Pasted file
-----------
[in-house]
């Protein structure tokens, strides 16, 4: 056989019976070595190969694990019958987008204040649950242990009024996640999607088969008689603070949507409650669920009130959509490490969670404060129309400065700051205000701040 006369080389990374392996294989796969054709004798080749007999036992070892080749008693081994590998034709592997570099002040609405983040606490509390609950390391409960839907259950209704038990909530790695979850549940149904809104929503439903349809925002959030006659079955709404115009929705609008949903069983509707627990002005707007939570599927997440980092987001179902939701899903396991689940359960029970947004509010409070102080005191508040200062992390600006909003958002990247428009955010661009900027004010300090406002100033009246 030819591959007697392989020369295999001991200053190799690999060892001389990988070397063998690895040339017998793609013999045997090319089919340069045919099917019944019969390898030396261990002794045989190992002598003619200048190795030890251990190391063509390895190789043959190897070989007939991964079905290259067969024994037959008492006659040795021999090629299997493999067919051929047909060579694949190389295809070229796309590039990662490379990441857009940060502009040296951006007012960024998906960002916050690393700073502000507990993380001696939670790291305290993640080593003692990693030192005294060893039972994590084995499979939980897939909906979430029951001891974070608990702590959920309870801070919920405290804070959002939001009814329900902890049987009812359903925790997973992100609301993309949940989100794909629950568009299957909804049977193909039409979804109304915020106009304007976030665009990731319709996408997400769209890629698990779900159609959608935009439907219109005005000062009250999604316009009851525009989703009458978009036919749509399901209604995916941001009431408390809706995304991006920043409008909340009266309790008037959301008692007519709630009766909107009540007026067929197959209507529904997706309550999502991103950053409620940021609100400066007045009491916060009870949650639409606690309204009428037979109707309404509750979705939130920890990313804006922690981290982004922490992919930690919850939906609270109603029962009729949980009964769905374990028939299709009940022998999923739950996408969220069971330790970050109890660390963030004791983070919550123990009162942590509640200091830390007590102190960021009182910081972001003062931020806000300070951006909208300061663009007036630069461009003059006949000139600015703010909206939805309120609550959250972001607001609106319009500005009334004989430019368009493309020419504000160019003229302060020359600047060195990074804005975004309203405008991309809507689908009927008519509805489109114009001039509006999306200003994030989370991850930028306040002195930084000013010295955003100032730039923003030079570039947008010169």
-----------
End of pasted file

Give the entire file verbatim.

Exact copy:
[in-house]
């Protein structure tokens, strides 16, 4: 056989019976070595190969694990019958987008204040649950242990009024996640999607088969008689603070949507409650669920009130959509490490969670404060129309400065700051205000701040 006369080389990374392996294989796969054709004798080749007999036992070892080749008693081994590998034709592997570099002040609405983040606490509390609950390391409960839907259950209704038990909530790695979850549940149904809104929503439903349809925002959030006659079955709404115009929705609008949903069983509707627990002005707007939570599927997440980092987001179902939701899903396991689940359960029970947004509010409070102080005191508040200062992390600006909003958002990247428009955010661009900027004010300090406002100033009246 030819591959007697392989020369295999001991200053190799690999060892001389990988070397063998690895040339017998793609013999045997090319089919340069045919099917019944019969390898030396261990002794045989190992002598003619200048190795030890251990190391063509390895190789043959190897070989007939991964079905290259067969024994037959008492006659040795021999090629299997493999067919051929047909060579694949190389295809070229796309590039990662490379990441857009940060502009040296951006007012960024998906960002916050690393700073502000507990993380001696939670790291305290993640080593003692990693030192005294060893039972994590084995499979939980897939909906979430029951001891974070608990702590959920309870801070919920405290804070959002939001009814329900902890049987009812359903925790997973992100609301993309949940989100794909629950568009299957909804049977193909039409979804109304915020106009304007976030665009990731319709996408997400769209890629698990779900159609959608935009439907219109005005000062009250999604316009009851525009989703009458978009036919749509399901209604995916941001009431408390809706995304991006920043409008909340009266309790008037959301008692007519709630009766909107009540007026067929197959209507529904997706309550999502991103950053409620940021609100400066007045009491916060009870949650639409606690309204009428037979109707309404509750979705939130920890990313804006922690981290982004922490992919930690919850939906609270109603029962009729949980009964769905374990028939299709009940022998999923739950996408969220069971330790970050109890660390963030004791983070919550123990009162942590509640200091830390007590102190960021009182910081972001003062931020806000300070951006909208300061663009007036630069461009003059006949000139600015703010909206939805309120609550959250972001607001609106319009500005009334004989430019368009493309020419504000160019003229302060020359600047060195990074804005975004309203405008991309809507689908009927008519509805489109114009001039509006999306200003994030989370991850930028306040002195930084000013010295955003100032730039923003030079570039947008010169």